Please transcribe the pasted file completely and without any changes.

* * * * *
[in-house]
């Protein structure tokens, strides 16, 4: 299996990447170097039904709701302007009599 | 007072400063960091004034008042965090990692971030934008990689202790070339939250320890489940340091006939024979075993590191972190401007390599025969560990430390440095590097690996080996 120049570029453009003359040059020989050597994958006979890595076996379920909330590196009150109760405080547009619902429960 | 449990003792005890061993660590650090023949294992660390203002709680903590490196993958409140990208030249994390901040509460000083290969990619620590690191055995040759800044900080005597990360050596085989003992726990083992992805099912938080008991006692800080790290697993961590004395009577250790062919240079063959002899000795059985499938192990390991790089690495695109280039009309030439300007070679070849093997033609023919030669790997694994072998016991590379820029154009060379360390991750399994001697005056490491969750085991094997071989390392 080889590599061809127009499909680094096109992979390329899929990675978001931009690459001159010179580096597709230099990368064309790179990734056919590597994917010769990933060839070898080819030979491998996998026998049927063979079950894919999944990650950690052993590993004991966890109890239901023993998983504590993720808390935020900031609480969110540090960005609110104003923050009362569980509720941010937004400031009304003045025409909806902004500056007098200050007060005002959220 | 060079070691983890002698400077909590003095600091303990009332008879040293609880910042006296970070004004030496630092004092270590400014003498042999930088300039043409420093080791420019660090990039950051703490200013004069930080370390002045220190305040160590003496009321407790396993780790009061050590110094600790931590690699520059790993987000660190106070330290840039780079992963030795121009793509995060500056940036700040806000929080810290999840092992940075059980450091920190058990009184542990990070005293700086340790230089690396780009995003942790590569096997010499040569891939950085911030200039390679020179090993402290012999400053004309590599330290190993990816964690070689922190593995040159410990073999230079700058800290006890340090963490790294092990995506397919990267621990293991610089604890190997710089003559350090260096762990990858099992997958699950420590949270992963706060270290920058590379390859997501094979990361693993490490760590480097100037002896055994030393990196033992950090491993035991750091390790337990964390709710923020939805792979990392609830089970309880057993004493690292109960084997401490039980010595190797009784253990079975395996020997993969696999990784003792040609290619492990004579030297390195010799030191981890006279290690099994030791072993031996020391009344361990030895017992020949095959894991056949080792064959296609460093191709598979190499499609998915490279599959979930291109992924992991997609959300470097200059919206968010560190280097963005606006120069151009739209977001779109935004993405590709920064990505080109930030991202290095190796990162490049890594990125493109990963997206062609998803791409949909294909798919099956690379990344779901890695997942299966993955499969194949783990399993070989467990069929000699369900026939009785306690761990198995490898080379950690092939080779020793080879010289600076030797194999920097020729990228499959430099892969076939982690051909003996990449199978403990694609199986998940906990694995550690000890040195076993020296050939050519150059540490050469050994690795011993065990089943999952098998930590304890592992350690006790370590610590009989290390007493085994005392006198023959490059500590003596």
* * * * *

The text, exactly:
[in-house]
């Protein structure tokens, strides 16, 4: 299996990447170097039904709701302007009599 | 007072400063960091004034008042965090990692971030934008990689202790070339939250320890489940340091006939024979075993590191972190401007390599025969560990430390440095590097690996080996 120049570029453009003359040059020989050597994958006979890595076996379920909330590196009150109760405080547009619902429960 | 449990003792005890061993660590650090023949294992660390203002709680903590490196993958409140990208030249994390901040509460000083290969990619620590690191055995040759800044900080005597990360050596085989003992726990083992992805099912938080008991006692800080790290697993961590004395009577250790062919240079063959002899000795059985499938192990390991790089690495695109280039009309030439300007070679070849093997033609023919030669790997694994072998016991590379820029154009060379360390991750399994001697005056490491969750085991094997071989390392 080889590599061809127009499909680094096109992979390329899929990675978001931009690459001159010179580096597709230099990368064309790179990734056919590597994917010769990933060839070898080819030979491998996998026998049927063979079950894919999944990650950690052993590993004991966890109890239901023993998983504590993720808390935020900031609480969110540090960005609110104003923050009362569980509720941010937004400031009304003045025409909806902004500056007098200050007060005002959220 | 060079070691983890002698400077909590003095600091303990009332008879040293609880910042006296970070004004030496630092004092270590400014003498042999930088300039043409420093080791420019660090990039950051703490200013004069930080370390002045220190305040160590003496009321407790396993780790009061050590110094600790931590690699520059790993987000660190106070330290840039780079992963030795121009793509995060500056940036700040806000929080810290999840092992940075059980450091920190058990009184542990990070005293700086340790230089690396780009995003942790590569096997010499040569891939950085911030200039390679020179090993402290012999400053004309590599330290190993990816964690070689922190593995040159410990073999230079700058800290006890340090963490790294092990995506397919990267621990293991610089604890190997710089003559350090260096762990990858099992997958699950420590949270992963706060270290920058590379390859997501094979990361693993490490760590480097100037002896055994030393990196033992950090491993035991750091390790337990964390709710923020939805792979990392609830089970309880057993004493690292109960084997401490039980010595190797009784253990079975395996020997993969696999990784003792040609290619492990004579030297390195010799030191981890006279290690099994030791072993031996020391009344361990030895017992020949095959894991056949080792064959296609460093191709598979190499499609998915490279599959979930291109992924992991997609959300470097200059919206968010560190280097963005606006120069151009739209977001779109935004993405590709920064990505080109930030991202290095190796990162490049890594990125493109990963997206062609998803791409949909294909798919099956690379990344779901890695997942299966993955499969194949783990399993070989467990069929000699369900026939009785306690761990198995490898080379950690092939080779020793080879010289600076030797194999920097020729990228499959430099892969076939982690051909003996990449199978403990694609199986998940906990694995550690000890040195076993020296050939050519150059540490050469050994690795011993065990089943999952098998930590304890592992350690006790370590610590009989290390007493085994005392006198023959490059500590003596």